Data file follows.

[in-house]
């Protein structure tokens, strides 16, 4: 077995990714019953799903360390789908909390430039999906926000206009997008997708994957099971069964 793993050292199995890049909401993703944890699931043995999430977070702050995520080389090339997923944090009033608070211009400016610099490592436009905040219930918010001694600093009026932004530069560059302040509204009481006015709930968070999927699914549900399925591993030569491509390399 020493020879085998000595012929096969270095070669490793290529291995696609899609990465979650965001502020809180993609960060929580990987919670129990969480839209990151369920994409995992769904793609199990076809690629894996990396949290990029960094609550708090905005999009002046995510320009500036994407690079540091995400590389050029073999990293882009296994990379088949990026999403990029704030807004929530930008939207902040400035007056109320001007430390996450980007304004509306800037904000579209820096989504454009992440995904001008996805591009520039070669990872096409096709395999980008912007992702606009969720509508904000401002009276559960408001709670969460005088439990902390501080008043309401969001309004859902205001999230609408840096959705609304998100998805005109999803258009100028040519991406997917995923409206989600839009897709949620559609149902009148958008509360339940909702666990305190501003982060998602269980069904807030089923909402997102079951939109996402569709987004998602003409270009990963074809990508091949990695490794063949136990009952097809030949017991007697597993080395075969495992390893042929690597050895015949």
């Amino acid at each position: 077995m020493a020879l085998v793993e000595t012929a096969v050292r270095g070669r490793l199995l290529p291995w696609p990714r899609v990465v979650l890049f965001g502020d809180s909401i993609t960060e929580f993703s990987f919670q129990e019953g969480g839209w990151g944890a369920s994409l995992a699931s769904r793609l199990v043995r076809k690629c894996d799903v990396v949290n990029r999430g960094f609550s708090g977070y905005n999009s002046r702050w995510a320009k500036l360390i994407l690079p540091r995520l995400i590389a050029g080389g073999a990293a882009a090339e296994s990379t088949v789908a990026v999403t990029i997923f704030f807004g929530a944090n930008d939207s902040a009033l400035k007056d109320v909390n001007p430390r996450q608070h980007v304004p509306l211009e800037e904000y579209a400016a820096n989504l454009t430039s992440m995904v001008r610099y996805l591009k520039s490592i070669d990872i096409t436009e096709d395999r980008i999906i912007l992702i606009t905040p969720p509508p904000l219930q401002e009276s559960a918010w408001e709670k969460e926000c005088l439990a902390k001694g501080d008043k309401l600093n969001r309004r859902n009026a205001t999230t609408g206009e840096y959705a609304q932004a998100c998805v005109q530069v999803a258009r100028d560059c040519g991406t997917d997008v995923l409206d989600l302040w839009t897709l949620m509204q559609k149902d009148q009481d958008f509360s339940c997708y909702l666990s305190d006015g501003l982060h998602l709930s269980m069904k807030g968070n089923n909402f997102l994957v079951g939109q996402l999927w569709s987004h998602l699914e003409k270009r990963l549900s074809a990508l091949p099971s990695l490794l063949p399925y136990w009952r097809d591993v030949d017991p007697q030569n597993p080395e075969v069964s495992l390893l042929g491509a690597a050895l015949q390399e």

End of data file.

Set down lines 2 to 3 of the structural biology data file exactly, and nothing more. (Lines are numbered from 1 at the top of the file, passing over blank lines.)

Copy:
């Protein structure tokens, strides 16, 4: 077995990714019953799903360390789908909390430039999906926000206009997008997708994957099971069964 793993050292199995890049909401993703944890699931043995999430977070702050995520080389090339997923944090009033608070211009400016610099490592436009905040219930918010001694600093009026932004530069560059302040509204009481006015709930968070999927699914549900399925591993030569491509390399 020493020879085998000595012929096969270095070669490793290529291995696609899609990465979650965001502020809180993609960060929580990987919670129990969480839209990151369920994409995992769904793609199990076809690629894996990396949290990029960094609550708090905005999009002046995510320009500036994407690079540091995400590389050029073999990293882009296994990379088949990026999403990029704030807004929530930008939207902040400035007056109320001007430390996450980007304004509306800037904000579209820096989504454009992440995904001008996805591009520039070669990872096409096709395999980008912007992702606009969720509508904000401002009276559960408001709670969460005088439990902390501080008043309401969001309004859902205001999230609408840096959705609304998100998805005109999803258009100028040519991406997917995923409206989600839009897709949620559609149902009148958008509360339940909702666990305190501003982060998602269980069904807030089923909402997102079951939109996402569709987004998602003409270009990963074809990508091949990695490794063949136990009952097809030949017991007697597993080395075969495992390893042929690597050895015949």
């Amino acid at each position: 077995m020493a020879l085998v793993e000595t012929a096969v050292r270095g070669r490793l199995l290529p291995w696609p990714r899609v990465v979650l890049f965001g502020d809180s909401i993609t960060e929580f993703s990987f919670q129990e019953g969480g839209w990151g944890a369920s994409l995992a699931s769904r793609l199990v043995r076809k690629c894996d799903v990396v949290n990029r999430g960094f609550s708090g977070y905005n999009s002046r702050w995510a320009k500036l360390i994407l690079p540091r995520l995400i590389a050029g080389g073999a990293a882009a090339e296994s990379t088949v789908a990026v999403t990029i997923f704030f807004g929530a944090n930008d939207s902040a009033l400035k007056d109320v909390n001007p430390r996450q608070h980007v304004p509306l211009e800037e904000y579209a400016a820096n989504l454009t430039s992440m995904v001008r610099y996805l591009k520039s490592i070669d990872i096409t436009e096709d395999r980008i999906i912007l992702i606009t905040p969720p509508p904000l219930q401002e009276s559960a918010w408001e709670k969460e926000c005088l439990a902390k001694g501080d008043k309401l600093n969001r309004r859902n009026a205001t999230t609408g206009e840096y959705a609304q932004a998100c998805v005109q530069v999803a258009r100028d560059c040519g991406t997917d997008v995923l409206d989600l302040w839009t897709l949620m509204q559609k149902d009148q009481d958008f509360s339940c997708y909702l666990s305190d006015g501003l982060h998602l709930s269980m069904k807030g968070n089923n909402f997102l994957v079951g939109q996402l999927w569709s987004h998602l699914e003409k270009r990963l549900s074809a990508l091949p099971s990695l490794l063949p399925y136990w009952r097809d591993v030949d017991p007697q030569n597993p080395e075969v069964s495992l390893l042929g491509a690597a050895l015949q390399e």